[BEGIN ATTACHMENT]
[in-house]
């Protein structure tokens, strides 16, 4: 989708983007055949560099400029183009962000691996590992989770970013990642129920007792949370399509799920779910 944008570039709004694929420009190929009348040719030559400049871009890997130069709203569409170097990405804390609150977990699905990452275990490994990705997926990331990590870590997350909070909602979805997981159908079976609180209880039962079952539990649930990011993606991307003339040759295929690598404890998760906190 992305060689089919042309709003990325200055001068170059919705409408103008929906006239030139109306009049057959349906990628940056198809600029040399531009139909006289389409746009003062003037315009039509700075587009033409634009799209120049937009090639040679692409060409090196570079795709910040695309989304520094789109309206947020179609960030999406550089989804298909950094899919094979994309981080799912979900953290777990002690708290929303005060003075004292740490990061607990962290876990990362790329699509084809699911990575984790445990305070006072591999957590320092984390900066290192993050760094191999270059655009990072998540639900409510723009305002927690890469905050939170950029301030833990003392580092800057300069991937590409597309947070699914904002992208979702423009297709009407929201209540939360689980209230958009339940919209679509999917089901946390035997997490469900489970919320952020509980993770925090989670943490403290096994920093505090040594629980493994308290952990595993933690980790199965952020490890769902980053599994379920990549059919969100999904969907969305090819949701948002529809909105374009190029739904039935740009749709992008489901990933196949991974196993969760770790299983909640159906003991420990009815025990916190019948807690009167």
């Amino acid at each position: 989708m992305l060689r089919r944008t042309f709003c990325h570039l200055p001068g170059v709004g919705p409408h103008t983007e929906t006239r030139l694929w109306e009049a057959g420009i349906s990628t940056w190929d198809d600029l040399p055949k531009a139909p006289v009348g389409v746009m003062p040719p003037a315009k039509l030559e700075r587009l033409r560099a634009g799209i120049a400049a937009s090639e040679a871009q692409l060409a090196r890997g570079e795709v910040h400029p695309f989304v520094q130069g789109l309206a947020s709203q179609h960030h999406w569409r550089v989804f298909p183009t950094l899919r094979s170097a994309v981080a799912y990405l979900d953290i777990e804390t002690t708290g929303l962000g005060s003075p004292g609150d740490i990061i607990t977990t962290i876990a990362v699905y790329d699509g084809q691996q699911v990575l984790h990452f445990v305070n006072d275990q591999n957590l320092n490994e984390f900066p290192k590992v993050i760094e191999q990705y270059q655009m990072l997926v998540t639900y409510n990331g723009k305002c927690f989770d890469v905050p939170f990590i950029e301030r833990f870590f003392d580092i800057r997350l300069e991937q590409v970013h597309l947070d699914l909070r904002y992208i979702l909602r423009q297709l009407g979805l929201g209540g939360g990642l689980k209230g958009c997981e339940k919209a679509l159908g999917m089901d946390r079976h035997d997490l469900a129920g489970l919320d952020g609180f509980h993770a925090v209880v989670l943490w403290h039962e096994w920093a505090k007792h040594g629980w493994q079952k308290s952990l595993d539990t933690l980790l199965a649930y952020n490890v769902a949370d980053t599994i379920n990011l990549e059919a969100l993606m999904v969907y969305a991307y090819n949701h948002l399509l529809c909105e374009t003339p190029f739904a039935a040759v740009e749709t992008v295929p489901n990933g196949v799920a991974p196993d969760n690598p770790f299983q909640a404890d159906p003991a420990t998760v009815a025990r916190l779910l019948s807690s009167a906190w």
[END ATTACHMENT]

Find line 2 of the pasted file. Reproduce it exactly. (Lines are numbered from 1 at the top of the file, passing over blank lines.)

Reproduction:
């Protein structure tokens, strides 16, 4: 989708983007055949560099400029183009962000691996590992989770970013990642129920007792949370399509799920779910 944008570039709004694929420009190929009348040719030559400049871009890997130069709203569409170097990405804390609150977990699905990452275990490994990705997926990331990590870590997350909070909602979805997981159908079976609180209880039962079952539990649930990011993606991307003339040759295929690598404890998760906190 992305060689089919042309709003990325200055001068170059919705409408103008929906006239030139109306009049057959349906990628940056198809600029040399531009139909006289389409746009003062003037315009039509700075587009033409634009799209120049937009090639040679692409060409090196570079795709910040695309989304520094789109309206947020179609960030999406550089989804298909950094899919094979994309981080799912979900953290777990002690708290929303005060003075004292740490990061607990962290876990990362790329699509084809699911990575984790445990305070006072591999957590320092984390900066290192993050760094191999270059655009990072998540639900409510723009305002927690890469905050939170950029301030833990003392580092800057300069991937590409597309947070699914904002992208979702423009297709009407929201209540939360689980209230958009339940919209679509999917089901946390035997997490469900489970919320952020509980993770925090989670943490403290096994920093505090040594629980493994308290952990595993933690980790199965952020490890769902980053599994379920990549059919969100999904969907969305090819949701948002529809909105374009190029739904039935740009749709992008489901990933196949991974196993969760770790299983909640159906003991420990009815025990916190019948807690009167």